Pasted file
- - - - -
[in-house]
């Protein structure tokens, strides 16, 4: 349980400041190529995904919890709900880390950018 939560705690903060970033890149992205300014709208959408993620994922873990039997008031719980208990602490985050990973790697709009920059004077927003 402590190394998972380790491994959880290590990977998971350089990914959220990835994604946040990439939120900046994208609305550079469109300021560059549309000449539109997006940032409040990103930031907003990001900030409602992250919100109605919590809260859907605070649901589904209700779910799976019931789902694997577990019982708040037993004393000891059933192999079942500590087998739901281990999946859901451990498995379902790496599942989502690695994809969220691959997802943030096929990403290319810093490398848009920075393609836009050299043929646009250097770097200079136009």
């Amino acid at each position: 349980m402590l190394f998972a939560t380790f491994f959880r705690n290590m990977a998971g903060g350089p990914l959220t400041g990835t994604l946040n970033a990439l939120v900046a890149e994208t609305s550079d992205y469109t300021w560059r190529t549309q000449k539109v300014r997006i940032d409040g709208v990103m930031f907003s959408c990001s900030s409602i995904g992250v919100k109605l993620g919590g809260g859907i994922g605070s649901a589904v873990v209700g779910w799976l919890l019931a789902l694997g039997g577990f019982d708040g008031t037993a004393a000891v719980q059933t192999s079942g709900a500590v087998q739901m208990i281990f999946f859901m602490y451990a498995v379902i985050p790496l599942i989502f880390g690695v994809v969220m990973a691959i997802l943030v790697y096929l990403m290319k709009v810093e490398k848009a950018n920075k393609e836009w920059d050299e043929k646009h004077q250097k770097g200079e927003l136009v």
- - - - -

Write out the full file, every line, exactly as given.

[in-house]
């Protein structure tokens, strides 16, 4: 349980400041190529995904919890709900880390950018 939560705690903060970033890149992205300014709208959408993620994922873990039997008031719980208990602490985050990973790697709009920059004077927003 402590190394998972380790491994959880290590990977998971350089990914959220990835994604946040990439939120900046994208609305550079469109300021560059549309000449539109997006940032409040990103930031907003990001900030409602992250919100109605919590809260859907605070649901589904209700779910799976019931789902694997577990019982708040037993004393000891059933192999079942500590087998739901281990999946859901451990498995379902790496599942989502690695994809969220691959997802943030096929990403290319810093490398848009920075393609836009050299043929646009250097770097200079136009």
């Amino acid at each position: 349980m402590l190394f998972a939560t380790f491994f959880r705690n290590m990977a998971g903060g350089p990914l959220t400041g990835t994604l946040n970033a990439l939120v900046a890149e994208t609305s550079d992205y469109t300021w560059r190529t549309q000449k539109v300014r997006i940032d409040g709208v990103m930031f907003s959408c990001s900030s409602i995904g992250v919100k109605l993620g919590g809260g859907i994922g605070s649901a589904v873990v209700g779910w799976l919890l019931a789902l694997g039997g577990f019982d708040g008031t037993a004393a000891v719980q059933t192999s079942g709900a500590v087998q739901m208990i281990f999946f859901m602490y451990a498995v379902i985050p790496l599942i989502f880390g690695v994809v969220m990973a691959i997802l943030v790697y096929l990403m290319k709009v810093e490398k848009a950018n920075k393609e836009w920059d050299e043929k646009h004077q250097k770097g200079e927003l136009v």